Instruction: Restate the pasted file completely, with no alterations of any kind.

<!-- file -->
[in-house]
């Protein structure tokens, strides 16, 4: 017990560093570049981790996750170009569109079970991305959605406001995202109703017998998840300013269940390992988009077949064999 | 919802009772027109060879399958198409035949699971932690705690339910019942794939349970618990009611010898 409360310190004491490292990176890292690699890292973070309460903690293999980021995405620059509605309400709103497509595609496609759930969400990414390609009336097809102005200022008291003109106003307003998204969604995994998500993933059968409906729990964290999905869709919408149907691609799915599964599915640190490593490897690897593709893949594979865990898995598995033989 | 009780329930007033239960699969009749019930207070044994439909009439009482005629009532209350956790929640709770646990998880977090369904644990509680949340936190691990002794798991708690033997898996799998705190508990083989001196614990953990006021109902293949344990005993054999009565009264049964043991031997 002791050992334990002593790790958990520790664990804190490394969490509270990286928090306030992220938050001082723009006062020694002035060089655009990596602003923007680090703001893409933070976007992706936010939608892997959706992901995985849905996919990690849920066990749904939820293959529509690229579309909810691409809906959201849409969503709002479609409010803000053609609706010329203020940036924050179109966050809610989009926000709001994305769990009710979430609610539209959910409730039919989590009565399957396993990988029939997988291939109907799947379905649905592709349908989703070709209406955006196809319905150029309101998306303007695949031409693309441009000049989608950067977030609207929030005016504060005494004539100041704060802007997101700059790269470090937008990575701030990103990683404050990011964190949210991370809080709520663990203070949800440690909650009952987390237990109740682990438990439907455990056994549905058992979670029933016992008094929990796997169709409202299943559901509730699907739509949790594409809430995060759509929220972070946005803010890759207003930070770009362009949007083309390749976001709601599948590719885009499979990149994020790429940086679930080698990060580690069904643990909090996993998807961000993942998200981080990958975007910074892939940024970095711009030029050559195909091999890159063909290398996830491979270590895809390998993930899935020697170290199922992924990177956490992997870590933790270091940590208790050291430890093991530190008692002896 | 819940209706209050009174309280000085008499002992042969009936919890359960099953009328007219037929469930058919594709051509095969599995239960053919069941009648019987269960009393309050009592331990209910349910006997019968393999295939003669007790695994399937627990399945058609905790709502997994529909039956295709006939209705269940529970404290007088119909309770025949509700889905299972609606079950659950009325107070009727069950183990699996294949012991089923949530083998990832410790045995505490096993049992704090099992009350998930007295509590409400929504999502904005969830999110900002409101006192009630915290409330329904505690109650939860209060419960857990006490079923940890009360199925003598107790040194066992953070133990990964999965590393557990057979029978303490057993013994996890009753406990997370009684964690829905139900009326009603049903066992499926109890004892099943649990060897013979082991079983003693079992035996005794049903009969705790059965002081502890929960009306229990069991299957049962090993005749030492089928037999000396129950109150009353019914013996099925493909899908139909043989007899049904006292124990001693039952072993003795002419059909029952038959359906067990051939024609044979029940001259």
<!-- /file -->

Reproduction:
[in-house]
């Protein structure tokens, strides 16, 4: 017990560093570049981790996750170009569109079970991305959605406001995202109703017998998840300013269940390992988009077949064999 | 919802009772027109060879399958198409035949699971932690705690339910019942794939349970618990009611010898 409360310190004491490292990176890292690699890292973070309460903690293999980021995405620059509605309400709103497509595609496609759930969400990414390609009336097809102005200022008291003109106003307003998204969604995994998500993933059968409906729990964290999905869709919408149907691609799915599964599915640190490593490897690897593709893949594979865990898995598995033989 | 009780329930007033239960699969009749019930207070044994439909009439009482005629009532209350956790929640709770646990998880977090369904644990509680949340936190691990002794798991708690033997898996799998705190508990083989001196614990953990006021109902293949344990005993054999009565009264049964043991031997 002791050992334990002593790790958990520790664990804190490394969490509270990286928090306030992220938050001082723009006062020694002035060089655009990596602003923007680090703001893409933070976007992706936010939608892997959706992901995985849905996919990690849920066990749904939820293959529509690229579309909810691409809906959201849409969503709002479609409010803000053609609706010329203020940036924050179109966050809610989009926000709001994305769990009710979430609610539209959910409730039919989590009565399957396993990988029939997988291939109907799947379905649905592709349908989703070709209406955006196809319905150029309101998306303007695949031409693309441009000049989608950067977030609207929030005016504060005494004539100041704060802007997101700059790269470090937008990575701030990103990683404050990011964190949210991370809080709520663990203070949800440690909650009952987390237990109740682990438990439907455990056994549905058992979670029933016992008094929990796997169709409202299943559901509730699907739509949790594409809430995060759509929220972070946005803010890759207003930070770009362009949007083309390749976001709601599948590719885009499979990149994020790429940086679930080698990060580690069904643990909090996993998807961000993942998200981080990958975007910074892939940024970095711009030029050559195909091999890159063909290398996830491979270590895809390998993930899935020697170290199922992924990177956490992997870590933790270091940590208790050291430890093991530190008692002896 | 819940209706209050009174309280000085008499002992042969009936919890359960099953009328007219037929469930058919594709051509095969599995239960053919069941009648019987269960009393309050009592331990209910349910006997019968393999295939003669007790695994399937627990399945058609905790709502997994529909039956295709006939209705269940529970404290007088119909309770025949509700889905299972609606079950659950009325107070009727069950183990699996294949012991089923949530083998990832410790045995505490096993049992704090099992009350998930007295509590409400929504999502904005969830999110900002409101006192009630915290409330329904505690109650939860209060419960857990006490079923940890009360199925003598107790040194066992953070133990990964999965590393557990057979029978303490057993013994996890009753406990997370009684964690829905139900009326009603049903066992499926109890004892099943649990060897013979082991079983003693079992035996005794049903009969705790059965002081502890929960009306229990069991299957049962090993005749030492089928037999000396129950109150009353019914013996099925493909899908139909043989007899049904006292124990001693039952072993003795002419059909029952038959359906067990051939024609044979029940001259």